With schools across the country closed in response to the COVID-19 pandemic, district and school administrators are improvising plans to provide free meals to the 22 million children across the nation who rely on their school for daily nutrition. In response, the federal government has relaxed some of the requirements around school meal distribution, including waiving the requirements that students eat their meals at school and in groups, that meals contain certain foods, and that students receive only one meal at a time.
These waivers allow district officials to design meal distribution operations that protect public health. District officials are weighing two major options for meal distribution: meal delivery and/or meal distribution stations. In selecting one or both option(s), protecting public health should represent school officials’ tantamount concern—notably, last week in Shelby County (TN), a school nutrition staff member’s positive COVID-19 status shuttered the district’s meal distribution operation. With either option, ensure that staff, volunteers, and families observe social distancing—refraining from congregating in groups and maintaining at least six feet of distance between people—and proper handwashing and food hygiene techniques.
Delivery options that promote social distancing
Meal delivery via school bus routes
At Alpena School District (MI), covering 604 square miles, school bus drivers continue to drive their typical routes every other day. At each stop, NEA Today reports, a paraprofessional and teacher on board distribute a meal package to any child ages 18 and younger and any special education student ages 26 and younger. Each meal package contains breakfast and lunch for multiple days.
This method effectively promotes social distancing: the use of numerous, geographically dispersed bus stops and multi-day meal packages decrease the number of students likely to congregate at each stop. In addition, NPR reports that this model most effectively serves vulnerable populations—for example, students who live with grandparents isolating at home, who cannot travel to distribution sites.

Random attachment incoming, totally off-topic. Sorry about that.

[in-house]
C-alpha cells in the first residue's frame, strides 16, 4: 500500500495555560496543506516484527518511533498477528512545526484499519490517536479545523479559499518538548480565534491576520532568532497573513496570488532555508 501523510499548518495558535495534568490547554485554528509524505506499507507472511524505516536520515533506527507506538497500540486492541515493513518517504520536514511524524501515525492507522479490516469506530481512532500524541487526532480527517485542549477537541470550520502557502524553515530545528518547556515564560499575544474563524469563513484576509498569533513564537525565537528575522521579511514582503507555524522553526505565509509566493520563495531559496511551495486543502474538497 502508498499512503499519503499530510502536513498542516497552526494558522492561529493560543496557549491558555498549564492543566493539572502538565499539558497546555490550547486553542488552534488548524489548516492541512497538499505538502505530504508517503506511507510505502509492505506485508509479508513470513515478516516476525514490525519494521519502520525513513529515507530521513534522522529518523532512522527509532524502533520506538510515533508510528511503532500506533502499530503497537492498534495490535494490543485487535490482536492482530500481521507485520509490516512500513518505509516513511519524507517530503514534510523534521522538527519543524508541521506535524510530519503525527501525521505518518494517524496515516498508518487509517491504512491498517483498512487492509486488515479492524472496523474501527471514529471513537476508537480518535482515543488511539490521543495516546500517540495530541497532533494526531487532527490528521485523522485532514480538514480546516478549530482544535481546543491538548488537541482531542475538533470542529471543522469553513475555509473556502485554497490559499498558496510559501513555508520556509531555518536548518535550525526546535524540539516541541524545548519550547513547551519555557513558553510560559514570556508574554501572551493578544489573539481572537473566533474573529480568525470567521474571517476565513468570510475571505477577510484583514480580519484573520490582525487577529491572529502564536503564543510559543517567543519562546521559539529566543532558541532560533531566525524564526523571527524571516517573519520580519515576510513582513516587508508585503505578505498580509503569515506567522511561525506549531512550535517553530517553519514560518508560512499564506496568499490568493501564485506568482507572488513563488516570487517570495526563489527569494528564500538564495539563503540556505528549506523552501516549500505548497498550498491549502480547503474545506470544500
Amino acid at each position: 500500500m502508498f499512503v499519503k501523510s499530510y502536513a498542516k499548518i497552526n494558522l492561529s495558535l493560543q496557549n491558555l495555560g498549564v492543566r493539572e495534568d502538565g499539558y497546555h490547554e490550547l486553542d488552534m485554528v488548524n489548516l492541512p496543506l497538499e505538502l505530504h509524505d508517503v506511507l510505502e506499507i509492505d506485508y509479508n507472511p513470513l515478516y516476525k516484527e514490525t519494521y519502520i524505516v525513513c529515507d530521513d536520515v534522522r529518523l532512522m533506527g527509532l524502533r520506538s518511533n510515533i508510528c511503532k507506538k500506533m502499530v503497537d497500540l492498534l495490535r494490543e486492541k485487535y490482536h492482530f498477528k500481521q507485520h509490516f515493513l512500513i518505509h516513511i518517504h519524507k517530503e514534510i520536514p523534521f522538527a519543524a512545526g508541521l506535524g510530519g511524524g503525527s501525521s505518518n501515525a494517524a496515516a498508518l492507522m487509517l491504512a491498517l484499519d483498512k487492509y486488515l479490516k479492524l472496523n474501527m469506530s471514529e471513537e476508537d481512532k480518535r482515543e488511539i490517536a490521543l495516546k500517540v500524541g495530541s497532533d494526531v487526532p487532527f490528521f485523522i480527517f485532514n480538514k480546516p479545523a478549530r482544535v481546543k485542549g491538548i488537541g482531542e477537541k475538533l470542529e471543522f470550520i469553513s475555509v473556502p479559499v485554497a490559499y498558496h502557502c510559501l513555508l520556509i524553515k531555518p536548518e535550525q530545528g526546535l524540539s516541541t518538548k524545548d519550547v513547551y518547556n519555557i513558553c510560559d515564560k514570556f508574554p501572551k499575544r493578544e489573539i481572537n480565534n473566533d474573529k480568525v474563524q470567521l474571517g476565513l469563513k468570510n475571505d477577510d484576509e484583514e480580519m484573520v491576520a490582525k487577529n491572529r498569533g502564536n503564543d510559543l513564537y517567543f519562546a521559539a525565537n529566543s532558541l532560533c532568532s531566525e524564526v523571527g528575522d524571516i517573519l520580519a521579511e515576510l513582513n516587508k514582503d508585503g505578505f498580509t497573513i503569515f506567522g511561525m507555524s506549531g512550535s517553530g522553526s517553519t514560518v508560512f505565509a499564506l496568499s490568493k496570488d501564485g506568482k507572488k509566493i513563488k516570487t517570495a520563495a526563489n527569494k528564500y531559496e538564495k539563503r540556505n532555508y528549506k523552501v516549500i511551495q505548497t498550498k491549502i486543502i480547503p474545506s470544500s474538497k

Meal distribution via curbside pickup/grab-n-go
At Houston Independent School District (ISD), staff volunteers, local law enforcement, and partners from a local food bank operate 36 meal distribution sites in the parking lots of closed schools across the district. Families wait in their cars to receive meals from the volunteers. Families who walk to the distribution sites wait on X-marks on the sidewalk, each six feet apart.
This method effectively promotes social distancing: most families wait inside their own vehicles, and those without cars wait six feet apart. Moreover, at Farmington Municipal Schools (NM), superintendent Gene Schmidt reports that curbside pickup affords students an opportunity to use school WiFi—from the safety of their families’ vehicles—to download assignments for remote learning for the coming day. This daily WiFi access can help students without internet at home participate in remote learning.
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However, in the case of inclement weather (e.g., storms in Houston last week), officials may have to cancel curbside pickup for the safety of volunteers and families.
Comprehensive meal distribution plans
Regardless of the method school officials select to distribute meals, deploy messaging across multiple channels to ensure families know how to access the service. For example, consider this bilingual infographic on Twitter and this flyer posted to a district website. In addition, alert local news stations.
Finally, to ensure sufficient meals for community demand and to avoid food waste, use digital platforms such as Google Forms for online ordering—though expect that actual demand will vary from the number of pre-ordered meals. See here for an example of a comprehensive meal order form at Lake Washington School District (WA), available each afternoon for families to order meals for the following morning. For an example of a meal order form available 24/7 from Camas School District (WA), see here.